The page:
Olympics ban for Russian track and field athletes
Russia's track and field athletes will be banned from competing for their country at the Rio de Janeiro Olympics after a landmark decision yesterday that punished the sports powerhouse for a systematic doping system that operated "from the top down" and tainted the entire team.
In an unprecedented ruling loaded with geopolitical ramifications, the IAAF upheld its ban on Russia's track and field federation, saying the country had made some progress in cleaning up but failed to meet the requirements for reinstatement and would be barred from sending its athletes to the Rio Games.
"Russian athletes could not credibly return to international competition without undermining the confidence of their competitors and the public," IAAF President Sebastian Coe said.
President Vladimir Putin condemned the decision as "unfair," telling a meeting of leaders of major international news agencies in St Petersburg that athletes who compete without doping "shouldn't suffer".
Russia does not accept "collective punishment" for all athletes, he said, comparing the ban for the entire team to a prison sentence that "an entire family" could get if one of its relatives has committed a crime.
"I hope we will find some solution here, but it does not mean that we will get offended and stop battling doping. On the contrary, we will intensify our fight on doping," Putin added.
Russia's Sports Ministry also said the Rio Games would be "diminished" by the absence of its athletes, and the Russian track federation said it was considering an appeal to the Court of Arbitration for Sport - the sports world's highest court.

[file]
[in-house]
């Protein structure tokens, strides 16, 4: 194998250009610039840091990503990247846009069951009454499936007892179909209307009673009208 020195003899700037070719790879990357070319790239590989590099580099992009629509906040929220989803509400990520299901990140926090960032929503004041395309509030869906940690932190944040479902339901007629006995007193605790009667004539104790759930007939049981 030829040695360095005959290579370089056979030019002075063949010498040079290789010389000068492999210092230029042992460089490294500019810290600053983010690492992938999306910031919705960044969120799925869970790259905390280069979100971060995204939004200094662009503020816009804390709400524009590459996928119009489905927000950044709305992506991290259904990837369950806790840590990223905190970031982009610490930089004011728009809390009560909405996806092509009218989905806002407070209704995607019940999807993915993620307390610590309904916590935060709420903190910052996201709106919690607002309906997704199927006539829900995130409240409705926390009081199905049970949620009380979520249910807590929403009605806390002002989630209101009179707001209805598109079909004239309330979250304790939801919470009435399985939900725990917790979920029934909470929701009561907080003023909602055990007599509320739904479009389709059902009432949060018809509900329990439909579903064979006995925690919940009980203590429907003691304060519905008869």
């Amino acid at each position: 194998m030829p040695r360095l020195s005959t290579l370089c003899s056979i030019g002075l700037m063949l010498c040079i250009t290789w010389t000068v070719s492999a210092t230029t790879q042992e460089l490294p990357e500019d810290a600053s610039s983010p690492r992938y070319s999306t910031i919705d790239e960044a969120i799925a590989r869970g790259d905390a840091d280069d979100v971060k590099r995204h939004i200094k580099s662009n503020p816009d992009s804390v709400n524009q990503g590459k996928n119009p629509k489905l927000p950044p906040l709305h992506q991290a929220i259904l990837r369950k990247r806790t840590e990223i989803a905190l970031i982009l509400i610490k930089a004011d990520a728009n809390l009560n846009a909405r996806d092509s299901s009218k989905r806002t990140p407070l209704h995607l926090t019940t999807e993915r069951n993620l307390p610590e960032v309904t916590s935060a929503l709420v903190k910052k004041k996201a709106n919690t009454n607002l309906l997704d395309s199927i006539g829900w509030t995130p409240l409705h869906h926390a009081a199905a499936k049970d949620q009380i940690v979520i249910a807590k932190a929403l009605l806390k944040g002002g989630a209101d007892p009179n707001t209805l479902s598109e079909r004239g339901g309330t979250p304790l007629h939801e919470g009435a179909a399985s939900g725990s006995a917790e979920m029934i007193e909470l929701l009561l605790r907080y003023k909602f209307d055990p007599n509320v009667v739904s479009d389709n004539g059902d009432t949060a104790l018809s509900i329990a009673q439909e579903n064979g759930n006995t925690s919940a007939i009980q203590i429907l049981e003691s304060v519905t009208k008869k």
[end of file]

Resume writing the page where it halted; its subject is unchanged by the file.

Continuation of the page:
The IAAF, track's world governing body, left open a "tiny crack" that would allow any individual Russian athletes who have been untainted by doping and who have been subjected to effective testing outside Russia to apply to compete in the Games.
However, the IAAF said those athletes would be few and would be eligible to compete only as "individuals" - and not under the Russian flag.
The IAAF said it was necessary to ban the entire track and field team because there was no way to verify which athletes could be considered clean.
The ruling came four days before a sports summit called by the IOC to address "the difficult decision between collective responsibility and individual justice".
There has been speculation the IOC could overrule the IAAF or impose a compromise that would allow "clean" Russian athletes to compete. However, Coe made clear that the IAAF runs the sport and determines which athletes are eligible, not the IOC.
"I don't have a message for the IOC," said Coe, who will attend Tuesday's meeting in Lausanne, Switzerland. "Eligibility is a matter for the IAAF."